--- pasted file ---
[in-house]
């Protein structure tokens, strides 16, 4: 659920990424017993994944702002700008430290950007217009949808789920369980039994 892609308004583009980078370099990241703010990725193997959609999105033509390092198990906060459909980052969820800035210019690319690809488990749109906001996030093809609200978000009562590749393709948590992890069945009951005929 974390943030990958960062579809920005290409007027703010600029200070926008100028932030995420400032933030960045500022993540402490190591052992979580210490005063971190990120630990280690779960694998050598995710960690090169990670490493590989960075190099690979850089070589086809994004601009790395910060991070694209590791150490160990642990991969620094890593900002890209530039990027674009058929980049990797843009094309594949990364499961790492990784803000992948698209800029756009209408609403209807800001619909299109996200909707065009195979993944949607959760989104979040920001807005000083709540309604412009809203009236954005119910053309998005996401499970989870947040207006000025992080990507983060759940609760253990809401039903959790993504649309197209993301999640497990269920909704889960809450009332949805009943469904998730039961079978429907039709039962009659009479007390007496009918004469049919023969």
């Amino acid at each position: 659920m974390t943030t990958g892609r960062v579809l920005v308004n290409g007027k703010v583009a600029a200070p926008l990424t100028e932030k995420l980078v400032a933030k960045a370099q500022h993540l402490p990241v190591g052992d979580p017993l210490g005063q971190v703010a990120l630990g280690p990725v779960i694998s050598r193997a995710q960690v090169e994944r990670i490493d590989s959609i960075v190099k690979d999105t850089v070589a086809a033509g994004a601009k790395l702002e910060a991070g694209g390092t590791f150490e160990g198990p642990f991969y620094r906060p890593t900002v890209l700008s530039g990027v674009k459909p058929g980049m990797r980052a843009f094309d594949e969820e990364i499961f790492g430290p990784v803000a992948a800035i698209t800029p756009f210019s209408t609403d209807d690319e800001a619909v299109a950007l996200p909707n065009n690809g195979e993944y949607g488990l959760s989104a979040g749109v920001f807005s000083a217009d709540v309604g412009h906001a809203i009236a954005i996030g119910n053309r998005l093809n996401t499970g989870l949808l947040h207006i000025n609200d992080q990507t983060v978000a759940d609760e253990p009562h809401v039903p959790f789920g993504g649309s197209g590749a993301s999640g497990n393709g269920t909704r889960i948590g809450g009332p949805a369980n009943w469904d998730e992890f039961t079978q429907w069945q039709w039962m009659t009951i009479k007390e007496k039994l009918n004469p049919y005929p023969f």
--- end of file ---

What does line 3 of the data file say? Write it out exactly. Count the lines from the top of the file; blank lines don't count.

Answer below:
């Amino acid at each position: 659920m974390t943030t990958g892609r960062v579809l920005v308004n290409g007027k703010v583009a600029a200070p926008l990424t100028e932030k995420l980078v400032a933030k960045a370099q500022h993540l402490p990241v190591g052992d979580p017993l210490g005063q971190v703010a990120l630990g280690p990725v779960i694998s050598r193997a995710q960690v090169e994944r990670i490493d590989s959609i960075v190099k690979d999105t850089v070589a086809a033509g994004a601009k790395l702002e910060a991070g694209g390092t590791f150490e160990g198990p642990f991969y620094r906060p890593t900002v890209l700008s530039g990027v674009k459909p058929g980049m990797r980052a843009f094309d594949e969820e990364i499961f790492g430290p990784v803000a992948a800035i698209t800029p756009f210019s209408t609403d209807d690319e800001a619909v299109a950007l996200p909707n065009n690809g195979e993944y949607g488990l959760s989104a979040g749109v920001f807005s000083a217009d709540v309604g412009h906001a809203i009236a954005i996030g119910n053309r998005l093809n996401t499970g989870l949808l947040h207006i000025n609200d992080q990507t983060v978000a759940d609760e253990p009562h809401v039903p959790f789920g993504g649309s197209g590749a993301s999640g497990n393709g269920t909704r889960i948590g809450g009332p949805a369980n009943w469904d998730e992890f039961t079978q429907w069945q039709w039962m009659t009951i009479k007390e007496k039994l009918n004469p049919y005929p023969f």